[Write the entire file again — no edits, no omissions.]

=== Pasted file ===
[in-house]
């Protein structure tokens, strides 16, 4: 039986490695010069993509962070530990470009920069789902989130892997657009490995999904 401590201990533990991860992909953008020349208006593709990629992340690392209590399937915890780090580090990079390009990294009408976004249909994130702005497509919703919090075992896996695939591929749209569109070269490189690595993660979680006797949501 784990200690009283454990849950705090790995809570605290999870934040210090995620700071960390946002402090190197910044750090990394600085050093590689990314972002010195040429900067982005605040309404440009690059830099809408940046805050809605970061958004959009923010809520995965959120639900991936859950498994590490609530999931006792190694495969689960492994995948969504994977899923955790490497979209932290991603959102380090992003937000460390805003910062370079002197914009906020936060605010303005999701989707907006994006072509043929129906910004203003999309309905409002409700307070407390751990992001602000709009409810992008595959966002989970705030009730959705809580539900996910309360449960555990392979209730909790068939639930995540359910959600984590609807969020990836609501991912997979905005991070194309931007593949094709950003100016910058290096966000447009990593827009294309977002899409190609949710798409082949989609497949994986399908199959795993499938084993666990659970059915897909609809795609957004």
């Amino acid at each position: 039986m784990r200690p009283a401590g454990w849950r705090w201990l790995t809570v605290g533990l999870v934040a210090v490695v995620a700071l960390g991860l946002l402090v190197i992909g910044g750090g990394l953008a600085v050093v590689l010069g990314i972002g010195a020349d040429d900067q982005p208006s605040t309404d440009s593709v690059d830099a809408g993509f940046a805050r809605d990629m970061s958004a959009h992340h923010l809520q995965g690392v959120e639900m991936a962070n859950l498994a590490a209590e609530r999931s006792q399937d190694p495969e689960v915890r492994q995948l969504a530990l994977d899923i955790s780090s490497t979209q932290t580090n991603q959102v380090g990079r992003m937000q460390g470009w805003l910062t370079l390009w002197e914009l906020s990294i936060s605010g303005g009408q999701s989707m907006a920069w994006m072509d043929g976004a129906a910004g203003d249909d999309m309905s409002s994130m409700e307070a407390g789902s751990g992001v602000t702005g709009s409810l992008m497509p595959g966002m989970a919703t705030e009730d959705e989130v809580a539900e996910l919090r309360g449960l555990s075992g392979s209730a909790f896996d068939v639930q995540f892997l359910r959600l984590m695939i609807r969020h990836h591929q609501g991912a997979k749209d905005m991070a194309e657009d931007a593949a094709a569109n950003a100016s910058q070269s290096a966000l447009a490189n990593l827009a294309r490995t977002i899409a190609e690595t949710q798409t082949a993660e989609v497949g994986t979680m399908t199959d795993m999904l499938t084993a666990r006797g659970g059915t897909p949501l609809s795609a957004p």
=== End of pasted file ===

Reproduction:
[in-house]
């Protein structure tokens, strides 16, 4: 039986490695010069993509962070530990470009920069789902989130892997657009490995999904 401590201990533990991860992909953008020349208006593709990629992340690392209590399937915890780090580090990079390009990294009408976004249909994130702005497509919703919090075992896996695939591929749209569109070269490189690595993660979680006797949501 784990200690009283454990849950705090790995809570605290999870934040210090995620700071960390946002402090190197910044750090990394600085050093590689990314972002010195040429900067982005605040309404440009690059830099809408940046805050809605970061958004959009923010809520995965959120639900991936859950498994590490609530999931006792190694495969689960492994995948969504994977899923955790490497979209932290991603959102380090992003937000460390805003910062370079002197914009906020936060605010303005999701989707907006994006072509043929129906910004203003999309309905409002409700307070407390751990992001602000709009409810992008595959966002989970705030009730959705809580539900996910309360449960555990392979209730909790068939639930995540359910959600984590609807969020990836609501991912997979905005991070194309931007593949094709950003100016910058290096966000447009990593827009294309977002899409190609949710798409082949989609497949994986399908199959795993499938084993666990659970059915897909609809795609957004």
């Amino acid at each position: 039986m784990r200690p009283a401590g454990w849950r705090w201990l790995t809570v605290g533990l999870v934040a210090v490695v995620a700071l960390g991860l946002l402090v190197i992909g910044g750090g990394l953008a600085v050093v590689l010069g990314i972002g010195a020349d040429d900067q982005p208006s605040t309404d440009s593709v690059d830099a809408g993509f940046a805050r809605d990629m970061s958004a959009h992340h923010l809520q995965g690392v959120e639900m991936a962070n859950l498994a590490a209590e609530r999931s006792q399937d190694p495969e689960v915890r492994q995948l969504a530990l994977d899923i955790s780090s490497t979209q932290t580090n991603q959102v380090g990079r992003m937000q460390g470009w805003l910062t370079l390009w002197e914009l906020s990294i936060s605010g303005g009408q999701s989707m907006a920069w994006m072509d043929g976004a129906a910004g203003d249909d999309m309905s409002s994130m409700e307070a407390g789902s751990g992001v602000t702005g709009s409810l992008m497509p595959g966002m989970a919703t705030e009730d959705e989130v809580a539900e996910l919090r309360g449960l555990s075992g392979s209730a909790f896996d068939v639930q995540f892997l359910r959600l984590m695939i609807r969020h990836h591929q609501g991912a997979k749209d905005m991070a194309e657009d931007a593949a094709a569109n950003a100016s910058q070269s290096a966000l447009a490189n990593l827009a294309r490995t977002i899409a190609e690595t949710q798409t082949a993660e989609v497949g994986t979680m399908t199959d795993m999904l499938t084993a666990r006797g659970g059915t897909p949501l609809s795609a957004p």